I'm also reminded of a correspondence game I played on OGS some years ago, in which we played an avalanche variation and then another complicated joseki in the adjacent corner identically to a pro game (I'd looked it up and presume my opponent had too). Trouble was I was playing the side of the pro who lost, so I couldn't keep imitating for ever! So I studied the pro game with the aim of finding his mistakes so I could improve on his result (which might sound presumptuous, but I had his pro opponent to help). As it happens I managed this (with some help from my opponent) and now we've got LZ I think I'll analyze my game compared to the pro's in my journal.

Edit for posts made whilst I was drafting this:

John: Yes, I agree there is a tendency of bots to not be so impressed by early thickness, if we can call it that (as with the 3-3 invasion it's a wall but it's not yet alive). And they do seem very good at finding the right depth of reduction later. But I think with the shimari it is mostly about not liking high initial corner moves as I've seen this kind of wanting to come back to close it early in many positions, and it didn't mind making the thickness if the other corner was a 4-4 instead of "urgent to correct the mistake" 6-4.

Bill: If black plays the knight move to 2nd line LZ white would s16 capture to avoid r14 sente (p17 push to create cutting point beforehand possible) but definitely not q18.

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Post #29 Posted: Sat Sep 01, 2018 1:13 pm 
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Uberdude wrote:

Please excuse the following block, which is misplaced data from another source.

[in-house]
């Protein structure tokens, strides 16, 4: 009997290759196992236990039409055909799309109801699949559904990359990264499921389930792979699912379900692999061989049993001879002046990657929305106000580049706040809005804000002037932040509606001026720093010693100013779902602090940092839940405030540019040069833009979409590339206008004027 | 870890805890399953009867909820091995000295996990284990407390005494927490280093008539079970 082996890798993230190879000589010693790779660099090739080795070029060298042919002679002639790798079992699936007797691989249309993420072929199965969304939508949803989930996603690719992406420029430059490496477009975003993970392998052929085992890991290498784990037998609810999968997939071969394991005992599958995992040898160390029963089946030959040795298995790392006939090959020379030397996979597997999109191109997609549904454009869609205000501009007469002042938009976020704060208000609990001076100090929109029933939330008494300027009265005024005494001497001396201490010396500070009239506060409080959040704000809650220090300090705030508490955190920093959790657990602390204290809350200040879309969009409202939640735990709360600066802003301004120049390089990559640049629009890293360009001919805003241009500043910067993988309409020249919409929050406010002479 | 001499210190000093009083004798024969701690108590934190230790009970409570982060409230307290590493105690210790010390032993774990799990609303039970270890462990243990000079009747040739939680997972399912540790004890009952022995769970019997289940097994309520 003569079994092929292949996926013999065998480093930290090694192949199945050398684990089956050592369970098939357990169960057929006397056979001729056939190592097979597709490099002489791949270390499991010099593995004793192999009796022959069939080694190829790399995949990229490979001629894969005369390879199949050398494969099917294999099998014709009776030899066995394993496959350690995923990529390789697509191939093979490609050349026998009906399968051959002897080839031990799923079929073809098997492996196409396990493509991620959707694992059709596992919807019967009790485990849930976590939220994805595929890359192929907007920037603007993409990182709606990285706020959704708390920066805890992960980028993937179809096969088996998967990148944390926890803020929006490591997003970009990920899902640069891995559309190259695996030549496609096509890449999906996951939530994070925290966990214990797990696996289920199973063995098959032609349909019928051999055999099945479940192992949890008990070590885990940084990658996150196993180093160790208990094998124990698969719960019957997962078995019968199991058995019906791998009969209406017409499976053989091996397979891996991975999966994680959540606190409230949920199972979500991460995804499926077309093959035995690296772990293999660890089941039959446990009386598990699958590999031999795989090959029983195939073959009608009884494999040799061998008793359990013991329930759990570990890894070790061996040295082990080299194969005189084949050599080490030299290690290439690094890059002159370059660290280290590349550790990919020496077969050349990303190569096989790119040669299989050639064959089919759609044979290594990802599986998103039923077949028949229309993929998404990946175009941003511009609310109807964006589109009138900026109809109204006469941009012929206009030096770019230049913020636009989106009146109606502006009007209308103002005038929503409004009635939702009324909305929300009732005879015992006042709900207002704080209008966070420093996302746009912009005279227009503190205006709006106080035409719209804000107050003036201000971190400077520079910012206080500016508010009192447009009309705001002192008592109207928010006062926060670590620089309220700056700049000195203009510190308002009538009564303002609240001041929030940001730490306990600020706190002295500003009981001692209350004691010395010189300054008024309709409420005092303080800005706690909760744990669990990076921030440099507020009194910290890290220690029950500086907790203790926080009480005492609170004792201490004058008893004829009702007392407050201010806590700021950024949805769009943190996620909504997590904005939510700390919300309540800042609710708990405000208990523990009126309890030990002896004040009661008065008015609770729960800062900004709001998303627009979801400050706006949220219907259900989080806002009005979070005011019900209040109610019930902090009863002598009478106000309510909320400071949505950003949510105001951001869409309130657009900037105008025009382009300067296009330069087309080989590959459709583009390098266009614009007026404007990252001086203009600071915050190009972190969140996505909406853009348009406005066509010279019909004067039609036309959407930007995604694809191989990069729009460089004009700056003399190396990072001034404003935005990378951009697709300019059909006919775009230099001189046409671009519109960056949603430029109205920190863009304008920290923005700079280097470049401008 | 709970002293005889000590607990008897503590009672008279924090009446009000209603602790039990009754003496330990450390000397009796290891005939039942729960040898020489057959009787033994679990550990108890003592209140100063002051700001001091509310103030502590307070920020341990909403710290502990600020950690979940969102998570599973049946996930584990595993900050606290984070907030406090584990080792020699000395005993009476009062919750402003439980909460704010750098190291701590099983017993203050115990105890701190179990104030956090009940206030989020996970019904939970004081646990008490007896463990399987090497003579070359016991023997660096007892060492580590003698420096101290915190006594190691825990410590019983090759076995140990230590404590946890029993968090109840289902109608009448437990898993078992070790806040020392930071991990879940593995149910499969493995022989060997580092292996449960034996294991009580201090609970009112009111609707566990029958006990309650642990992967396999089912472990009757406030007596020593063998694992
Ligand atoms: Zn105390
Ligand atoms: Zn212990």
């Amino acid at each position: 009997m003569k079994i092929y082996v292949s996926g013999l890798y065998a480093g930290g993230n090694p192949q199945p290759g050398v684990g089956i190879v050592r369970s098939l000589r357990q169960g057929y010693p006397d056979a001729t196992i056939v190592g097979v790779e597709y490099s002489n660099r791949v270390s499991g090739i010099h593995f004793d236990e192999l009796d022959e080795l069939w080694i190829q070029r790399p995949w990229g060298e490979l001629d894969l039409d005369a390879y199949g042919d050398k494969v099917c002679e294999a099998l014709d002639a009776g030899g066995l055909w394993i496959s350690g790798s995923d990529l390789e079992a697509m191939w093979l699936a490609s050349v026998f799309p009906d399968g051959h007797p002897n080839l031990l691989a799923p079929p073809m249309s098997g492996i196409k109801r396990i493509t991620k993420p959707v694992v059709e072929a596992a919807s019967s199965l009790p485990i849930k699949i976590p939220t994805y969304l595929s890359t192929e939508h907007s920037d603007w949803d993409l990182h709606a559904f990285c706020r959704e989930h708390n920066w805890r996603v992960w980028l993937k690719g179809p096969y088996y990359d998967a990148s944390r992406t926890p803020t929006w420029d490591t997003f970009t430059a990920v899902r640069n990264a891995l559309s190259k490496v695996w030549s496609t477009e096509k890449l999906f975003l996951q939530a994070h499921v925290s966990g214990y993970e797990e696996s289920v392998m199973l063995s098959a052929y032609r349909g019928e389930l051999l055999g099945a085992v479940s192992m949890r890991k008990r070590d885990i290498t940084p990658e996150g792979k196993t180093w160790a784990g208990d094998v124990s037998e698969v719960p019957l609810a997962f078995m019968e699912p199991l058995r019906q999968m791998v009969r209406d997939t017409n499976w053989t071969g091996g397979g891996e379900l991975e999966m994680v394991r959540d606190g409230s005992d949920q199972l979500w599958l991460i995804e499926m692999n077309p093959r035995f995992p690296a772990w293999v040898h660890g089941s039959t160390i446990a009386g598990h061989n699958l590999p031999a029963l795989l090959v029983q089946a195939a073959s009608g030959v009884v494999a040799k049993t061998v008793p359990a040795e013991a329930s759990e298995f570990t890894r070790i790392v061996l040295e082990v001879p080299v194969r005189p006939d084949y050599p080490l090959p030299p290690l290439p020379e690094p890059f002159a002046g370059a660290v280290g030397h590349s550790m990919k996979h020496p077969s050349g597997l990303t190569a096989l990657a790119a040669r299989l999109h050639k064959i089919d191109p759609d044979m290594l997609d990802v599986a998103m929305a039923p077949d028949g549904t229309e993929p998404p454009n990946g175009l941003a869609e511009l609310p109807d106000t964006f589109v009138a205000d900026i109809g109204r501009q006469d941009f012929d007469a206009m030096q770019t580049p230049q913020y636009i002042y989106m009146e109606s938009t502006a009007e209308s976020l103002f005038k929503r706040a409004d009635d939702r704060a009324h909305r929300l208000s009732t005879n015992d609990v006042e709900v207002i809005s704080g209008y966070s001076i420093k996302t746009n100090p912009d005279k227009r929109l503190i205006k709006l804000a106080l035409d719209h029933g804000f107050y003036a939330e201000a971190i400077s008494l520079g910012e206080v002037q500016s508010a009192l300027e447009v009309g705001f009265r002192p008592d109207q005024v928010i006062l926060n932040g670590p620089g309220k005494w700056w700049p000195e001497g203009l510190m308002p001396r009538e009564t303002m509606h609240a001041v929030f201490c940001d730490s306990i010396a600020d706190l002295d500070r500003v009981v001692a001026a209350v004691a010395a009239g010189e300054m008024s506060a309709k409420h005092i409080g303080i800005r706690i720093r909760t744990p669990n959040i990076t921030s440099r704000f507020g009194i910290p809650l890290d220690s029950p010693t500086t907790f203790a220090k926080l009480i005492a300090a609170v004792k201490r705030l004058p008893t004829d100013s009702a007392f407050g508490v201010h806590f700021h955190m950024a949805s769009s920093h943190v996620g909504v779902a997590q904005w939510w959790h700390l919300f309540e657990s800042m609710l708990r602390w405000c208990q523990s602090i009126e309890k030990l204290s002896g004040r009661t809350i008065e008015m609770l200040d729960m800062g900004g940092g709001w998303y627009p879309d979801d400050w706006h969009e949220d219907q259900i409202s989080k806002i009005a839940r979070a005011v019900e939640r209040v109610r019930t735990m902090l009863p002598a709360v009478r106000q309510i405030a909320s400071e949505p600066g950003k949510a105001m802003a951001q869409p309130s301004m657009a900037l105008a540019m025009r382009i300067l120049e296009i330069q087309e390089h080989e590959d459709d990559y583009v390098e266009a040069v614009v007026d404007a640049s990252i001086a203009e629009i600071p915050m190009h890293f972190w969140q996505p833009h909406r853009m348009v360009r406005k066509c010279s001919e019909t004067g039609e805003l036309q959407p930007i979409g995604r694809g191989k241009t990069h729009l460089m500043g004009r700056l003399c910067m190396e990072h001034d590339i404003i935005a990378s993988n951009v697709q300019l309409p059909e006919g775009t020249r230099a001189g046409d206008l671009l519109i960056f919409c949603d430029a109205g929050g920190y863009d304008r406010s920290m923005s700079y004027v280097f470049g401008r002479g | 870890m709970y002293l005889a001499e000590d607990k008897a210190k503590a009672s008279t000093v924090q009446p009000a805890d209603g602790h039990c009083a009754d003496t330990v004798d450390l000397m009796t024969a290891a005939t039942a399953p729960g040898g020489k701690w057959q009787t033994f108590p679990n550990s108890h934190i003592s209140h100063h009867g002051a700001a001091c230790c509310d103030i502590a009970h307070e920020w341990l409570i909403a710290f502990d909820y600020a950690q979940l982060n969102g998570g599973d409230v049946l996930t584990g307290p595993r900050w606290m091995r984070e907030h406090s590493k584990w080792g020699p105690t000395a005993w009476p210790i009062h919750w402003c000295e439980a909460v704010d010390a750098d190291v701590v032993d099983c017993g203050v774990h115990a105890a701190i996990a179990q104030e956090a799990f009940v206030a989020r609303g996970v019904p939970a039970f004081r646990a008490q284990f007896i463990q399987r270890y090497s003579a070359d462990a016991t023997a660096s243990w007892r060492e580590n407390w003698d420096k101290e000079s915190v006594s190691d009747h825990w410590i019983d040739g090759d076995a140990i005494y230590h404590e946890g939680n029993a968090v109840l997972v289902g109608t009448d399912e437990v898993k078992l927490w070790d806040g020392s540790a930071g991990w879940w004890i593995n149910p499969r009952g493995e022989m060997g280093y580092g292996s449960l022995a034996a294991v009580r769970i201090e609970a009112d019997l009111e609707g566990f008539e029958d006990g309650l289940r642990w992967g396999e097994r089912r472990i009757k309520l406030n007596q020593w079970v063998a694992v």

I still think the best way to pull up the level of your worst moves is tsumego, so if I just wanted to get stronger I'd do that, but I play more for interest and fun.


At this point I think that for DDKs the best way to pull up the level of their worst moves is to study damezumari at the end of the game and the lurking semeai. Big swings happen there. ;) Otherwise, I would use a strong bot and see which moves lose the most percentage points.


Quote:
Bill: If black plays the knight move to 2nd line LZ white would s16 capture to avoid r14 sente (p17 push to create cutting point beforehand possible) but definitely not q18.


Good point. Thanks. :) Does that hold true in response to O-17 as well? (O-17 and O-18 were not on my radar. ;))

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Post #30 Posted: Sat Sep 01, 2018 1:39 pm 
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Uberdude wrote:
Going back to zermelo's points about how much we can trust our human experts, best way to learn etc. With super-strong AI it's now easy for weaker players to discover mistakes in what they used to take on trust from stronger ones, and some of the aura of strength will fade. But I'd still be happy to play as 'badly' as Rob van Zeijst 7d or some Japanese 9p from yesteryear who LZ says makes big mistakes nearly every move in the opening.


Yes, I agree with this completely, and that is why I suggested that we can still use the better players sequences as positive examples to teach our personal 'policy networks', maybe even when we don't understand the reasoning behind the moves. The bots have not changed anything in this regard.

What I think the bots have shown is that even the strongest players have been too opinionated about 'bad' positions even when they in fact don't understand them very well. Like the book in question that is full of 'failures' that are in fact perfectly valid sequences. Then the weak players like me have spent too much time trying to learn to replicate these judgements. I think we can learn something useful from this.